He was a very affectionate man; he bestowed fatherly affection on everybody without discrimination. I once asked him, “What kind of role do you like playing the most?” “The villain; a villain’s role provides you with a greater scope to perform”, he said. But given his nature, it was not surprising that although he loved playing the villain, he hated roughing up his female co-stars or any of the child actors.

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September 9, 2009

Ziddi (1964)

ziddi_shoes

In the wake of my post espousing the awesomeness that is Asha P, several people recommended that I watch this. And indeed, I’m glad they did: Asha is at her feisty, gun-totin’ best. And the songs—my God, the songs! They are made of beautiful, all of them, and the film is worth watching just for them alone.

My quibble with the movie is that things slow to a crawl in the middle as the combative courtship between Asha and Joy Mukherjee drags on—and it turns them into cruel and thoughtless people, too. The last half hour picks up again, luckily, but the middle hour or so really could have used some editing (and an animal activist or two). The Comic Side Plot is also far too intrusive: Mehmood again, given lots of screen time to compensate for his hefty compensation, I guess. A little of him goes a long way (and a lot of him can bring the main plot to a halt) especially when it’s the same exact CSP every time.

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August 14, 2009

Feel the love! Asha Parekh

asha_apple_sajan

Asha Parekh is my favorite heroine in Hindi cinema. There, I’ve said it, and I’m carving it here in blog-stone for posterity. I should also say that in topping that list, she reigns over some of the most beautiful and talented women in film history! I am sure some will disagree with me, but my reasons for picking her are as many and varied as the films she starred in over a very long and distinguished career.

She is, when all is said and done, a woman you could steal horses with.

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October 21, 2008

Chhaila Babu (1977)

There are only two things which give me *good* nostalgia for the 70s: ABBA music and Hindi movies. I spent the latter half of that decade wearing hideously patterned Qiana shirts, sporting feathered hair and fighting the tendency of my stomach to overhang hip-hugger bellbottoms, all the while living in rural Indiana and wishing I were dead, so that is actually saying something.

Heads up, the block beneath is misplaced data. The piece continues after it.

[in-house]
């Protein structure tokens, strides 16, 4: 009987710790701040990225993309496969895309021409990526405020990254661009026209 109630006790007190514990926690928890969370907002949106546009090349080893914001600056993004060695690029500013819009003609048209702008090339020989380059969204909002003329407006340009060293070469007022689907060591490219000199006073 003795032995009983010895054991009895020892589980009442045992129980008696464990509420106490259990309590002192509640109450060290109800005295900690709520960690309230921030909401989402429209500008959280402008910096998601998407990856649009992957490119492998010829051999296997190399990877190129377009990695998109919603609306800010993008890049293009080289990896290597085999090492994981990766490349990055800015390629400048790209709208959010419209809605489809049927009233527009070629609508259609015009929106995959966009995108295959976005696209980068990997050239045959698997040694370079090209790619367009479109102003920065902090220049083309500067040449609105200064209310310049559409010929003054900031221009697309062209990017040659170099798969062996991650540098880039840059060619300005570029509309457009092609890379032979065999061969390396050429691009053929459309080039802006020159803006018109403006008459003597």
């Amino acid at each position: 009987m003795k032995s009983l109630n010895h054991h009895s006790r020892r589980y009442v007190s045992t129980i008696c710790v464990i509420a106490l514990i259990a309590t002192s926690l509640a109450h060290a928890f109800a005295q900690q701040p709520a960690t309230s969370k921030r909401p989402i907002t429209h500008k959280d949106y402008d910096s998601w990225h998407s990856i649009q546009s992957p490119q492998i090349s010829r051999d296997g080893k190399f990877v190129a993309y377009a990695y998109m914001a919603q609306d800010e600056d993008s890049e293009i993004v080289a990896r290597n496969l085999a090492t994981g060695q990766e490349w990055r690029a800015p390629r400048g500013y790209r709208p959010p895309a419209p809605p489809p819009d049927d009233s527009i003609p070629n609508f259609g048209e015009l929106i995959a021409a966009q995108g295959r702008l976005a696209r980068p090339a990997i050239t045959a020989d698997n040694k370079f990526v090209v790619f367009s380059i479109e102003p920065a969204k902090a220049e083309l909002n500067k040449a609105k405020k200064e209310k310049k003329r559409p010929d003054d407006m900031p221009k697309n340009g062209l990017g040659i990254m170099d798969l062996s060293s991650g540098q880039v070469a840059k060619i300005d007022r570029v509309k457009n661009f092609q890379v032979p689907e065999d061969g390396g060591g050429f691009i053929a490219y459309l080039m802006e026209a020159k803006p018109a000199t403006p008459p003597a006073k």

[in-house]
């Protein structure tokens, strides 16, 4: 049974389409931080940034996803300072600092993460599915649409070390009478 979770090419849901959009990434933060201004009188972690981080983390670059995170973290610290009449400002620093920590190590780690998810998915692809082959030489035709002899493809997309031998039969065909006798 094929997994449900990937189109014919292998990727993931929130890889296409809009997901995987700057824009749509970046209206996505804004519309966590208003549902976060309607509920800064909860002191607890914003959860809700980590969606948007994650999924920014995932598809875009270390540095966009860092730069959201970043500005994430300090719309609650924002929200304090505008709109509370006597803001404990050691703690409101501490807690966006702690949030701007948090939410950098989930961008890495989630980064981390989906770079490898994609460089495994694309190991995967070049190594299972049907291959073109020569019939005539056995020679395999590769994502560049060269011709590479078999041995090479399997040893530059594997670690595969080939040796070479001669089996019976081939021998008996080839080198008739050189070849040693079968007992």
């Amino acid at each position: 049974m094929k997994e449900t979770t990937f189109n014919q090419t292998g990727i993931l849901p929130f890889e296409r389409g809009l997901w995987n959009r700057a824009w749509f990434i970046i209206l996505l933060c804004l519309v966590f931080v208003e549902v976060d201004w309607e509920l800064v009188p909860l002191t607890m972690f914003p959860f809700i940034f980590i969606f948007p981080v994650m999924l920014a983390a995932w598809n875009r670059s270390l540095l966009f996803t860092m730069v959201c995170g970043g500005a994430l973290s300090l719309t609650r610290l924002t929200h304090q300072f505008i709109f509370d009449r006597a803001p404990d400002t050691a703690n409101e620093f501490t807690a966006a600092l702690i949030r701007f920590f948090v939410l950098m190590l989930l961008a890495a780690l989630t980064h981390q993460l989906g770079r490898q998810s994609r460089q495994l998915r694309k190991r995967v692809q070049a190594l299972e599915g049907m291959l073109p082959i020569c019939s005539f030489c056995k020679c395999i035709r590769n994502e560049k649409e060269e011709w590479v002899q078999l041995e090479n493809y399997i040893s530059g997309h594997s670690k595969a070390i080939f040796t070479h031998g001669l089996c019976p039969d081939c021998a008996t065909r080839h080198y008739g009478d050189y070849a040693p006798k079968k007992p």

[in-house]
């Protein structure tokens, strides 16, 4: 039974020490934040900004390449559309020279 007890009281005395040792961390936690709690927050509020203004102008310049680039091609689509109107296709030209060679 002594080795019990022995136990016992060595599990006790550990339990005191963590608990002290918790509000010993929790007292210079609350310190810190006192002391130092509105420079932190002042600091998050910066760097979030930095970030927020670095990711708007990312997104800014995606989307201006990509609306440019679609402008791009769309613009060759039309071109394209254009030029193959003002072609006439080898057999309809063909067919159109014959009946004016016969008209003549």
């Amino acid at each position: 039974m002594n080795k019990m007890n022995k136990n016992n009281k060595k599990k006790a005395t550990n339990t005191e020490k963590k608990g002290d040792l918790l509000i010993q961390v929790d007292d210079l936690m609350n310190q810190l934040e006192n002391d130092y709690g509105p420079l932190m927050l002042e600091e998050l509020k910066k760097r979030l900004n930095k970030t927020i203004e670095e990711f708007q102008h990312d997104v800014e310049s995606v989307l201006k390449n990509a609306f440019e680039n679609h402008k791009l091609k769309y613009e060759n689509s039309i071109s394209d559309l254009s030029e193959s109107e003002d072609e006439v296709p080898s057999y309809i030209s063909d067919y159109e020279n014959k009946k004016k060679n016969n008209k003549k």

I suppose if I had cable television and thus access to reruns of the original “Starsky & Hutch” television shows that might do it too, but I don’t. I love Laxmikant Pyarelal’s music in this film, though, especially the opening title and background music (although the songs are fab too). It’s funkadelic 1970s, all the way, and reminds me of the opening themes to those 1970s cop shows.

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August 10, 2008

Love In Simla (1960)

I was so looking forward to seeing this film. It has a Cinderella-story plot and I am a sucker for romantic fairy tales. It was the director RK Nayyer’s idea that Sadhana get her famous “fringe” cut in this movie, and they also fell in love with each other during filming. Sadhana’s family threated Nayyer with legal action because she was underage, and they went their separate ways until Raj Kapoor reintroduced them and they finally got married. So awww: real life romantic story too!

It’s also my first Shobhana Samarth movie. And the music by Iqbal Qureshi is simply gorgeous. Every song is a gem! Joy Mukherjee debuted in it, and I think it was only Sadhana’s second movie.